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Women’s Club contest honors Pearl Buck’s legacy

October 27, 2012
By Casey Houser Staff Writer (chouser@theintermountain.com) , The Inter-Mountain

Members of the General Federation of Women's Clubs in Elkins recently paid tribute to the memory of Nobel Prize winner Pearl S. Buck by hosting a contest in her honor.

Cathy McMenamy, chair of the Elkins GFWC, organized an event that spanned several seasons and rewarded members for reading books by Buck, a famous author and humanitarian who was born in Hillsboro in 1892.

"I challenged the members of the women's club to read," McMenamy said.

Article Photos

The Inter-Mountain photo by Katie Kuba
Cathy McMenamy, left, Pearl Buck chair for the General Federation of Women’s Clubs in Elkins, presents a certificate to prize winner Jan Hagerty at a recent reception at the First United Methodist Church.

The contest began in the spring and ended at the club's meeting Oct. 16.

Points were given to each member for reading books that Buck had written, and extra points were awarded if books were checked out from the local library. At the end of the contest, each point was represented by a ticket that was drawn in a lottery.

Jan Hagerty's ticket was selected, and she received a gift certificate to Mainline Books. She read 20 works by Buck.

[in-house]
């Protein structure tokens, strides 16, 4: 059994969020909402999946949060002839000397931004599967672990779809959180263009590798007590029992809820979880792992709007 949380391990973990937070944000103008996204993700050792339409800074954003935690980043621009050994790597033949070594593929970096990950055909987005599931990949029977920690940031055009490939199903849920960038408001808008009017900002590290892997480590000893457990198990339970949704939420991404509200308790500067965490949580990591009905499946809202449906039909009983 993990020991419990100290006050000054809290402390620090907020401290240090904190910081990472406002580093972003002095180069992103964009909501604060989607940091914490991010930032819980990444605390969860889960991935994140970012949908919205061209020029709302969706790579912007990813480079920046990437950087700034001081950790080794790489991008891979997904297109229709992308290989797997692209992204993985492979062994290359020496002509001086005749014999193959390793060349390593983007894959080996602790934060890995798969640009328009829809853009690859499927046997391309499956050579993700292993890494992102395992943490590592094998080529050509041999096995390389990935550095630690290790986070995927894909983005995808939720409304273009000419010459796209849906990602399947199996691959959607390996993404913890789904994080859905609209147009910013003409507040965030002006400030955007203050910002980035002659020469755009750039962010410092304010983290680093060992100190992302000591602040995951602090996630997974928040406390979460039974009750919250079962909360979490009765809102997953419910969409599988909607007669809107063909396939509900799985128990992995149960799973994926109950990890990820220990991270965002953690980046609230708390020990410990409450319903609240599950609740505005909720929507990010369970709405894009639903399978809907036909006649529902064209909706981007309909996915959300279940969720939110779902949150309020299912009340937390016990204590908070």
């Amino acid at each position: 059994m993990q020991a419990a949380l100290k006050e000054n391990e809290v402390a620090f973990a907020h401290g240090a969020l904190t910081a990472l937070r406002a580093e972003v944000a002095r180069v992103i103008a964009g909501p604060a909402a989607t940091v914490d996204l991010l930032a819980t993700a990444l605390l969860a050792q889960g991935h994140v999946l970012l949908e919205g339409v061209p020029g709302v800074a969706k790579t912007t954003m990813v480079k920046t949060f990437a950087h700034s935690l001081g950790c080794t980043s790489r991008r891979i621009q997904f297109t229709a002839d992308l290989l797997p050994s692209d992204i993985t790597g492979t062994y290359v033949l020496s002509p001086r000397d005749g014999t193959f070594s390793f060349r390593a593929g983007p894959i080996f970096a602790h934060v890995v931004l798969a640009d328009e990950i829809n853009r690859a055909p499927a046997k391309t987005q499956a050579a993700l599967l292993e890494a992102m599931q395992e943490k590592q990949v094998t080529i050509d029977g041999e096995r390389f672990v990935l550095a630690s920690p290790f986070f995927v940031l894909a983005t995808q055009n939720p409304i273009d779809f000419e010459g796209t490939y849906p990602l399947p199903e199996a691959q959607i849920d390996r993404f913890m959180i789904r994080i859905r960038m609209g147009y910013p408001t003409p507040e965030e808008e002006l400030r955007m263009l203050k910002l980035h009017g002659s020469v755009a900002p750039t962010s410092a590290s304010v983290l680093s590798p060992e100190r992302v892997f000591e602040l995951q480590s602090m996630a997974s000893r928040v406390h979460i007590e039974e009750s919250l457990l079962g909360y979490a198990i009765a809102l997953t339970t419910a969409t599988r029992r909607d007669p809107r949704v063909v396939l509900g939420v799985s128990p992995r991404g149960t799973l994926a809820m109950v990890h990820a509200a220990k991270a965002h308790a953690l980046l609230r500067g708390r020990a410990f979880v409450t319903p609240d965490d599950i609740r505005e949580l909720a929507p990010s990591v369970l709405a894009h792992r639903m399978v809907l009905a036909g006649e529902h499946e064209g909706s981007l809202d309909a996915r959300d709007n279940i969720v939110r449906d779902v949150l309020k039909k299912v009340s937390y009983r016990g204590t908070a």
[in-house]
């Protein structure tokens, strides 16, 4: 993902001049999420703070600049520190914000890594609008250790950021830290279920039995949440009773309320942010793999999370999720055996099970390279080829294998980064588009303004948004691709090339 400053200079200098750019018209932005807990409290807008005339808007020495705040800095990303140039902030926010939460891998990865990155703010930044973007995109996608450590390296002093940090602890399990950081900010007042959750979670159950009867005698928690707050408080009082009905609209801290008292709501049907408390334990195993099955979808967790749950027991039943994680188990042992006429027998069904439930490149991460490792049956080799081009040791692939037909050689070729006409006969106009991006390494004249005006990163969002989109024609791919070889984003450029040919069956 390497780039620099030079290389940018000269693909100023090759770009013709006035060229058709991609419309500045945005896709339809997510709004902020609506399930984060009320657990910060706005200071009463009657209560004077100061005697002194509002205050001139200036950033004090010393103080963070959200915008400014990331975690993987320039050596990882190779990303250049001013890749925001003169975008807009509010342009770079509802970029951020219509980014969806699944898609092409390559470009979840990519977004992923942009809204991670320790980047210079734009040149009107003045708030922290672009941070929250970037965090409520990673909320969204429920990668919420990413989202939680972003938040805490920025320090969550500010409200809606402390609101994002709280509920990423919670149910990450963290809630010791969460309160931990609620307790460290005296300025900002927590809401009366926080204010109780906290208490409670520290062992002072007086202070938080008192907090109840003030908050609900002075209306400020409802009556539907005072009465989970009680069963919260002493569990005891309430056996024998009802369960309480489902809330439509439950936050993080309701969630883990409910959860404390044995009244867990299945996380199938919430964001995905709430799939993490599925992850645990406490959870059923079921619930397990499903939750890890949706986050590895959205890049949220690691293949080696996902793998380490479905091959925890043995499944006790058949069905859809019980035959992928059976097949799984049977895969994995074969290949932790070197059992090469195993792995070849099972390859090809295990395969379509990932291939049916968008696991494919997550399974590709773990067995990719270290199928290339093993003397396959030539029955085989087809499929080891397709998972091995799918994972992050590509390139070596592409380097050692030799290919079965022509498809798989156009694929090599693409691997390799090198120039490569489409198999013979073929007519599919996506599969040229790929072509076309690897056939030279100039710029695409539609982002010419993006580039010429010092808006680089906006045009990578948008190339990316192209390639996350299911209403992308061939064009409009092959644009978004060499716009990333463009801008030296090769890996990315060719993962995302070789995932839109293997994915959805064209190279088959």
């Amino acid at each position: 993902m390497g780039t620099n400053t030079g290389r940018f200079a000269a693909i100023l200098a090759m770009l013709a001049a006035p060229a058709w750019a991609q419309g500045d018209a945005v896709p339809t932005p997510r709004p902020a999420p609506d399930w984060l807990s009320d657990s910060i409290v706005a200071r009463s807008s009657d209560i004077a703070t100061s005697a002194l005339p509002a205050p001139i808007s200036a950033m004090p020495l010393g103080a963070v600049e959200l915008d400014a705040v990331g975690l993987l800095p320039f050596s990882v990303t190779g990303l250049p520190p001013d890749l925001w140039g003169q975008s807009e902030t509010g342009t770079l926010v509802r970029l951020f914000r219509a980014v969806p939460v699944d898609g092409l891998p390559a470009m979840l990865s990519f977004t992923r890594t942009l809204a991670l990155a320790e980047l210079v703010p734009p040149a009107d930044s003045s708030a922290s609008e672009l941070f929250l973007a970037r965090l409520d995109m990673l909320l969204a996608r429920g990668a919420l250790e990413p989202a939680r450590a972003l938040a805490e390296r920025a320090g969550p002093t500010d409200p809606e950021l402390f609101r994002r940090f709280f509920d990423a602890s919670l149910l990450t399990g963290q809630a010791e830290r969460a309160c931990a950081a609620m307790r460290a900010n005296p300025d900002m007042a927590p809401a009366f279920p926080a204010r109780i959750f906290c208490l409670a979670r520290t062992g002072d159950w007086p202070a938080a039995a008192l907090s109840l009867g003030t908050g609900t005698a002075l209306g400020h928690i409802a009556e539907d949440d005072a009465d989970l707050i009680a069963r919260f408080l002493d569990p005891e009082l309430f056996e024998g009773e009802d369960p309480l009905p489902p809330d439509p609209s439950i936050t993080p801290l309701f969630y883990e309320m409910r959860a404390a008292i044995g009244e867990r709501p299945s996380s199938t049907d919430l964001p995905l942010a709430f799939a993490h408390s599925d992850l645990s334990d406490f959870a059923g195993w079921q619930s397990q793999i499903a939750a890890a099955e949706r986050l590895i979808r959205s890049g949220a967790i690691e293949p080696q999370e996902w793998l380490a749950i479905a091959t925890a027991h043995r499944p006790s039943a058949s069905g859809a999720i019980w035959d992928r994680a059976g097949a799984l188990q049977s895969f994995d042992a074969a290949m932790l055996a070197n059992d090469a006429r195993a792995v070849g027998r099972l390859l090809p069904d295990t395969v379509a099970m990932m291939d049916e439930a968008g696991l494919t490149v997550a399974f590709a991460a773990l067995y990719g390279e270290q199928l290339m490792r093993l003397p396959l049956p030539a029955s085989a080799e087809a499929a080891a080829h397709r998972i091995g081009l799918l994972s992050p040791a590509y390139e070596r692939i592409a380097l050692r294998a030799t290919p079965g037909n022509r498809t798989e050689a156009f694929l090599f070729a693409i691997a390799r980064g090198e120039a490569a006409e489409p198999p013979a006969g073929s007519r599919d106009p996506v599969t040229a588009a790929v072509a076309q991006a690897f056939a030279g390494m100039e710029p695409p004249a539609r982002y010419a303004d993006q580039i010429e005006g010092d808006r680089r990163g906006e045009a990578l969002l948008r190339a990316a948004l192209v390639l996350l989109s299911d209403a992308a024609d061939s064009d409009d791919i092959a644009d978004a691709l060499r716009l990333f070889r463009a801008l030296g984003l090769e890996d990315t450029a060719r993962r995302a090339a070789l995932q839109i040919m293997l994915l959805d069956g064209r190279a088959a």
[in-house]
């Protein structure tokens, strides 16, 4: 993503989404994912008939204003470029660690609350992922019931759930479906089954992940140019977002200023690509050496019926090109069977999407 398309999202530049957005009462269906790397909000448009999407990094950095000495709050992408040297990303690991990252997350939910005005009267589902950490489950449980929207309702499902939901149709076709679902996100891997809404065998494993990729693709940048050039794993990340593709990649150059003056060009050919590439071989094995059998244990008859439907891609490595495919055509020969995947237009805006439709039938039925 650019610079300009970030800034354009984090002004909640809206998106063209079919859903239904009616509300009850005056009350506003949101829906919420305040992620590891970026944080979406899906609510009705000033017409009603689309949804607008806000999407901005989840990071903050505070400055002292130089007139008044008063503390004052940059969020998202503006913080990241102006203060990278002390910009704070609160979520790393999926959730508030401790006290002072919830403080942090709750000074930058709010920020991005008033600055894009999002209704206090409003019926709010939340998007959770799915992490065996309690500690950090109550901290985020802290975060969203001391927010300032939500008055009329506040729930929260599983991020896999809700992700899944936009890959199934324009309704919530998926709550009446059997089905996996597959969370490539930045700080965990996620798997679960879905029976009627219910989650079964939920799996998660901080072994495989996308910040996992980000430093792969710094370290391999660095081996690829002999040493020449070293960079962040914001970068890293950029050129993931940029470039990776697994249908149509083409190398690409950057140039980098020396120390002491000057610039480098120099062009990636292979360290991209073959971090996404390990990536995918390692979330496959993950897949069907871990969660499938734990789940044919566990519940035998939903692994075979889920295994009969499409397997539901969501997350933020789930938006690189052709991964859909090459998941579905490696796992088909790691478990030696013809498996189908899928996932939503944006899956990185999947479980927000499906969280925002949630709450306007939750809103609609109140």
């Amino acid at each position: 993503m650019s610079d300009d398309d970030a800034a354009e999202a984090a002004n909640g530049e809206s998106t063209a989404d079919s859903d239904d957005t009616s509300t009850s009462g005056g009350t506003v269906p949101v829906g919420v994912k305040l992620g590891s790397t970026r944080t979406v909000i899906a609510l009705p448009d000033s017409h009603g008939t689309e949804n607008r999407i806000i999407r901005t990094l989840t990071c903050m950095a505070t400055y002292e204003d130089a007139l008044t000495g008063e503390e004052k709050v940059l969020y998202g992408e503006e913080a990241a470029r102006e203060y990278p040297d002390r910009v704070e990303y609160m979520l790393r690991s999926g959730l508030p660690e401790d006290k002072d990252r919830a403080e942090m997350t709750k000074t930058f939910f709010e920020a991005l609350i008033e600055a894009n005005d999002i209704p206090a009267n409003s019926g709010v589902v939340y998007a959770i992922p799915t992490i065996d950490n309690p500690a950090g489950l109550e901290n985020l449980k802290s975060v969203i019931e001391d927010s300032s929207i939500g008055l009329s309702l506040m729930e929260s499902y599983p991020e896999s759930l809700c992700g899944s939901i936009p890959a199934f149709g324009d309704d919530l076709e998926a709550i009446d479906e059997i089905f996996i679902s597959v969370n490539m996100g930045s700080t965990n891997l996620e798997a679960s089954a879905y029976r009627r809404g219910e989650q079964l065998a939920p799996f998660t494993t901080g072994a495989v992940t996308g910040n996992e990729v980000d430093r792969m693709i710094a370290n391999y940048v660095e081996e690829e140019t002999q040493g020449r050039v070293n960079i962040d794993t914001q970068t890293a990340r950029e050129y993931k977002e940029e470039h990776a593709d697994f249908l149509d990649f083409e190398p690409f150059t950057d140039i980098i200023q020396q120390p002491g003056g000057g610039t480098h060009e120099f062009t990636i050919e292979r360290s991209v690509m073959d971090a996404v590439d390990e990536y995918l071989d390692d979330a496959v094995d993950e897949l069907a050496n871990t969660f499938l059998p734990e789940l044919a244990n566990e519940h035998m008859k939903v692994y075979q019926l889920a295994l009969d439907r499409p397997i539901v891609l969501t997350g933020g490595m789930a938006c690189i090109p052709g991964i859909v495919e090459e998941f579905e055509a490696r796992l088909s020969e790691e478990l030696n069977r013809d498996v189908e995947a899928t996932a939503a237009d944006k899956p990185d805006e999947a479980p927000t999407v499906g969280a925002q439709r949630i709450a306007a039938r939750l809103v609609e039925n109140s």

"I'm a big reader," Hagerty said. "I was fascinated by her life."

She said she started the contest by reading an autobiography on Buck's life. This allowed her to gain some perspective on the subsequent works she chose.

She praised all the Women's Club members for their dedication.

"I thought the women really stepped up to the plate," Hagerty said.

Everyone in the club was challenged to read, and McMenamy said she expected more than 50 participants.

McMenamy also discussed the history Buck had with the Women's Club.

She said Buck used to visit clubs in West Virginia, and the Elkins Club was the first to officially support her. She added there is a room dedicated to GFWC at the Pearl S. Buck Birthplace Museum in Hillsboro, which is open for public tours.

As continual supporters of the library, the Elkins Women's Club donated copies of every Buck book before beginning its contest, McMenamy said. Buck's most famous book is "The Good Earth," which won the Pulitzer Prize in 1932.

Speaking about the impact of the contest on the local club meetings, she said conversation about Buck increased significantly.

"It stimulated conversation about Pearl Buck and her books," she said.

When asked about her favorite books, McMenamy said she preferred the two biographies of Buck's parents, who served as missionaries in China.

"Her parents were very interesting people," she said. "You feel like you're inside her mother and inside her father."

McMenamy said Buck's father was obsessed with Chinese culture, but her mother longed to return to the U.S. when the family was living in China.

Contact Casey Houser by email at chouser@theintermountain.com.

 
 

 

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